The Cry Of The Peacock





'Damn the dice!' cried the elder of the two players, in a spasm of rage;

'damn my ill-luck--damn everything!' and as he shouted his imprecations

he regarded his opponent askance, as if including him in his

malediction.



''Twas a thousand to one against you throwing two sixes,' he cried. Then

he flung his marker on the floor, pushed back his chair, and rising,

walked moodily to the chimney-piece and gazed despairingly into the

fire, for his estate had vanished--his last two farms had been lost to

the 'double six.' Not only had he lost his estate, but he was hopelessly

indebted to his companion for many an I.O.U. and bill beyond his

mortgage. He might be made bankrupt at any moment.



The other kept silence a few moments before he said anything. A gleam of

triumph and delight had shown for a second in his eye, but outwardly he

was as cool as ever.



''Tis a strange thing,' he said soothingly; 'I too have had my turn of

ill-luck before this. I remember well one evening at Oxford years ago

when I played high stakes with Lord Cantrip and others at "The House."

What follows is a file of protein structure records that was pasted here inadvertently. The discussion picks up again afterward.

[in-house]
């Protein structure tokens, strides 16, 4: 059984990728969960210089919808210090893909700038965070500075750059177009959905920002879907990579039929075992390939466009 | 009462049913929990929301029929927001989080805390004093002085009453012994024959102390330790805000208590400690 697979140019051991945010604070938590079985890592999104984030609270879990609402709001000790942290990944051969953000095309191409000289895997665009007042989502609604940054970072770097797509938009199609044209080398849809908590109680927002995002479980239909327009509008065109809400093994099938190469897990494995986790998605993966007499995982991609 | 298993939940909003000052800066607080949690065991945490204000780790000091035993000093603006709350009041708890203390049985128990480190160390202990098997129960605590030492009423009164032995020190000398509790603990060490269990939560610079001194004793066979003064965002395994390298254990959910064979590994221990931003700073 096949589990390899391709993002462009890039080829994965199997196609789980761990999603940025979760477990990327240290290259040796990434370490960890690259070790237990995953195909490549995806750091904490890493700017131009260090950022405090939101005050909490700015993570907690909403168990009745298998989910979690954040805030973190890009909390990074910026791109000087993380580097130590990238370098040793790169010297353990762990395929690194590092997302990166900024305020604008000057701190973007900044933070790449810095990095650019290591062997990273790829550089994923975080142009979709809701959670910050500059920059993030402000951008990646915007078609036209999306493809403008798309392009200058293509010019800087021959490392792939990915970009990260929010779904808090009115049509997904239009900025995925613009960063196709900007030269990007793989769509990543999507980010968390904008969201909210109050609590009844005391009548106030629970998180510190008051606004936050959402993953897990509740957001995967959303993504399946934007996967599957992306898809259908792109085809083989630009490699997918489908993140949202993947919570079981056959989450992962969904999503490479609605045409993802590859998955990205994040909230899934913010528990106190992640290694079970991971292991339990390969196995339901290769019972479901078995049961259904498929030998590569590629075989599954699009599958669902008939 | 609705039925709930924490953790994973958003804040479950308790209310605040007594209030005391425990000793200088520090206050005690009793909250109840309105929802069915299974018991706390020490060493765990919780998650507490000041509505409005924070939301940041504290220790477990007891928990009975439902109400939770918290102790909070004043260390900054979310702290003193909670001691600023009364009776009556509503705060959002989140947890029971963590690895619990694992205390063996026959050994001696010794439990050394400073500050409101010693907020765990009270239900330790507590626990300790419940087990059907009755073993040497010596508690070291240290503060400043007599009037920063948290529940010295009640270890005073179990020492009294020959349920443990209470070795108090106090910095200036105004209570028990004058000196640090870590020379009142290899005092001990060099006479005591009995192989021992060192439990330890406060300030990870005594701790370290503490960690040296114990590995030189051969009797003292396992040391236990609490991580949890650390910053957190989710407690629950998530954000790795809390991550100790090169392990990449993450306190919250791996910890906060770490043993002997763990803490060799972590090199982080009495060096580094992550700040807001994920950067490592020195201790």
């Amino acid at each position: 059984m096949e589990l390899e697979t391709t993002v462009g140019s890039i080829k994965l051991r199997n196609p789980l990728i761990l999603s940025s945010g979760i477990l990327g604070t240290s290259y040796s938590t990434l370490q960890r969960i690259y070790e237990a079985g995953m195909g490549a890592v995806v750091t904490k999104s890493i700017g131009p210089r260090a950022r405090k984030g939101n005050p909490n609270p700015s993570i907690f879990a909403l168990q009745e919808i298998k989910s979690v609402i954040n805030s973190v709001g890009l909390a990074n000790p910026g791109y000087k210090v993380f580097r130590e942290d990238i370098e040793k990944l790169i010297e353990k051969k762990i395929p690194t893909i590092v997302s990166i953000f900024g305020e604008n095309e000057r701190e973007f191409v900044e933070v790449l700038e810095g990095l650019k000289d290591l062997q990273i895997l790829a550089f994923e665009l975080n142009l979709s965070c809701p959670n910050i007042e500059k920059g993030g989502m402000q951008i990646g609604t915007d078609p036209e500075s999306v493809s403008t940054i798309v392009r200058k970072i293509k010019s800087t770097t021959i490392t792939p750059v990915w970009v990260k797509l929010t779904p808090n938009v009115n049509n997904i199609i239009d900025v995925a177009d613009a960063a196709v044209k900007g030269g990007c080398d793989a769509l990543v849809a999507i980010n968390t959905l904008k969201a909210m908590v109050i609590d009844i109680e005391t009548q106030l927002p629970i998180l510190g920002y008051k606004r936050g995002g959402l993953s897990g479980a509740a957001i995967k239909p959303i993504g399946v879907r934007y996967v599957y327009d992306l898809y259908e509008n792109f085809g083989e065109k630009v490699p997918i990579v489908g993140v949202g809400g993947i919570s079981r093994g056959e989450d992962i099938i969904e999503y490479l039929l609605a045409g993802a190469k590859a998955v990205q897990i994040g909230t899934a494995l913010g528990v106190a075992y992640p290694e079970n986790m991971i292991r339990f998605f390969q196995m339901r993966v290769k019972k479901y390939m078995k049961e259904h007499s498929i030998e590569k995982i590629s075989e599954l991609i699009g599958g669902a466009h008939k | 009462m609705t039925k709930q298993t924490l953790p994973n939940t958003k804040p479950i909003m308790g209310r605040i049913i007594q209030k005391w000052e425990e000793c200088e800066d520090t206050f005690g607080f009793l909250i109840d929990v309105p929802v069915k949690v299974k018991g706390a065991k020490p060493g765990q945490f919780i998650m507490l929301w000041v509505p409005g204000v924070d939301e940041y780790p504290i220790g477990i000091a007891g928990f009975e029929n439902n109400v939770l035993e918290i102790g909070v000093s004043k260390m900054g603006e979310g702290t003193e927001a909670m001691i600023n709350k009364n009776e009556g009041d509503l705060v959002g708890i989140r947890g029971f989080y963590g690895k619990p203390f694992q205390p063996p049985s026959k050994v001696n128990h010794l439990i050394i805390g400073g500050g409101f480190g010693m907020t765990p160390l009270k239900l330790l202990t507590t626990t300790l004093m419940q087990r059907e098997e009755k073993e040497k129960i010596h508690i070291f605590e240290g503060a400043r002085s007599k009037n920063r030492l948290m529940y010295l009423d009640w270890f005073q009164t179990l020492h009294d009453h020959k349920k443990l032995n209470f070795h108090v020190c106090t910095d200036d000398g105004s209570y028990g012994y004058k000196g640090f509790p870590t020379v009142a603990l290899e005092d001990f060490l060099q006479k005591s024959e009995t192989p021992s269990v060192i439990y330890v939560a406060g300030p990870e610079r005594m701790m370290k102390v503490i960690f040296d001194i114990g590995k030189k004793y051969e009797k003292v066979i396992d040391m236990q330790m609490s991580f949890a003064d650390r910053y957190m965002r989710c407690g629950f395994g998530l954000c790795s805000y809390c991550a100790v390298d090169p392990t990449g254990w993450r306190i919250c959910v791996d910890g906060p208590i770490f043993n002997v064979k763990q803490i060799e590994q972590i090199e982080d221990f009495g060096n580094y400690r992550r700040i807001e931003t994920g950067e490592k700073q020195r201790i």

Hadn't a stiver left one night, but I pawned my grandfather's Louis xiv.

watch for the next evening's play. Luck turned, and I had my revenge.

Had it not been for that last heirloom I should have enlisted, and

probably have met my fate at Badajoz.'



The speaker was a powerfully built man of thirty-five years of age; he

was broad rather than tall, underbred, coarse in complexion, and his

jaw, well developed, seemed to indicate will power.



His companion was forty years of age, had a high, well-bred carriage,

and a sensitive face that showed charm rather than strength.



He made no reply to the other's sympathy or suggestion, but continued to

gaze moodily into the dying log fire on the hearth, and on the

smoke-begrimed Sussex 'back' which exhibited the 'Flight into Egypt.'